Music and Reviews from Clare, Limerick, Waterford and sometimes further afield

Saturday, March 12, 2016

Johnny I Hardly Ye: Jim Nolan Premiere at Garter Lane

Garrett Keogh Michael Hayes  Irish Times photo

It is a feast or a famine and this week, not one but two new professional theatre productions opened in Waterford venues. My review of a Eugene O Neill revival at the Theatre Royal is posted here. At Garter Lane, there was that rarest of theatrical events - a world premiere of a brand new play. Better still, one with a living playwright in the house, a real set, a convincing cast of characters on stage and off  and a plot with plausible contemporary moral dilemmas.

Jim Nolan's new play was eagerly anticipated and the consensus among opening night punters was that it lived up to high expectations. Set in a provincial newspaper office with a raggedy band of hard pressed hacks in the throes of being  taken over by a hard nosed media consortium, it weaves in a reference to WW1 and  a dubious 1916 commemoration thread. The title I understand comes  from a thread where a report on a damaged war veteran is sanitised  to present a  shinier happier version of history. As ever, Nolan's  dialogue is fast paced, witty and rings true- a feature confirmed by several of the local pressmen present from the News &Star and Munster Express.  Many of the other Jim Nolan hallmarks are present; the redemptive power of amateur choral singing, the Sylvie style declamatory monologue towards the end, a cast of recurring offstage characters.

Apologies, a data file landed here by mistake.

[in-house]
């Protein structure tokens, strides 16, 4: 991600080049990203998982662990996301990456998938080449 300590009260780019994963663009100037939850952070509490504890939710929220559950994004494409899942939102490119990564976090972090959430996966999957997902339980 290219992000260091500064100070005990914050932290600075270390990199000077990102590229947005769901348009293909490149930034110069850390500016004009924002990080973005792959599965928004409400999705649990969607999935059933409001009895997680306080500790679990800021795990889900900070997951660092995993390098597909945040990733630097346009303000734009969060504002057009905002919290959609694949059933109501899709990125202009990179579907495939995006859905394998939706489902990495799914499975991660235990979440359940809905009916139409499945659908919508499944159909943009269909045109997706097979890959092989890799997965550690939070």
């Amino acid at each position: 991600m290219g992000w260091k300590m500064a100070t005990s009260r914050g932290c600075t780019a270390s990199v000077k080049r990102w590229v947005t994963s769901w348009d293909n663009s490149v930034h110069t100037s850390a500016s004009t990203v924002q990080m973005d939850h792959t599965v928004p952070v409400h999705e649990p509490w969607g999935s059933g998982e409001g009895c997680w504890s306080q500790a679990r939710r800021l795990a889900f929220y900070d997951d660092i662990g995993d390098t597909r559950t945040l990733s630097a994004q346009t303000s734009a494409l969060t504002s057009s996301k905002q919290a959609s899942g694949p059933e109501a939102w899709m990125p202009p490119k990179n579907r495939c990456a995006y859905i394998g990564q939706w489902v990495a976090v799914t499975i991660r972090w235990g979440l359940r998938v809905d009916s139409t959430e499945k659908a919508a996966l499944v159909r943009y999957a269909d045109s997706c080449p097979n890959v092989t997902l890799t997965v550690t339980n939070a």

Although serious issues were at the core, there was much humour in the day to day work-room banter and the first night audience laughed heartily throughout. There was a strong performances across the ensemble. Michael Hayes is familiar from the TV adverts for a certain phone company, (yes the one with the Sue the pig in it). His  culchie mammy's boy, Lenny Harris could have been downright corny but it wasn't. Lenny won us over and we laughed with rather than at him. Tall and imposing, Ciaran McMahon was arrogance personified. Jenni Ledwell was a matronly pragmatist and the veteran Abbey actor, Garrett Keogh the flawed hero/ deputy editor making a final principled stand . Ema Lemon made her professional debut in the role of  eager junior reporter, Lisa Reilly.

There was a air of civic pride in the local provenance of the event. Critics from the Irish Times and Independent attended along with  journalists from the local press. Best dressed man was Liam Murphy,  looking dapper in navy blue pin stripe. 'Yes indeed-the occasion of a new Jim Nolan play deserves no less', the arts critic of the Munster Express quipped. Waterford Blackwater No 5 Gin served at the interval was a treat. A standing ovation rolled into a tribute to the late Richard 'Tich' Meagher. After the show , thespians, crew and patrons repaired to recently reopened Tully's Bar (formerly McLoughlins)  across the road to mull over the evening.  It was like old times.


iframe src="" width="500" height="281" frameborder="0" webkitallowfullscreen mozallowfullscreen allowfullscreen>
Jim Nolan : Johnny I Hardly Knew Ye from on Vimeo.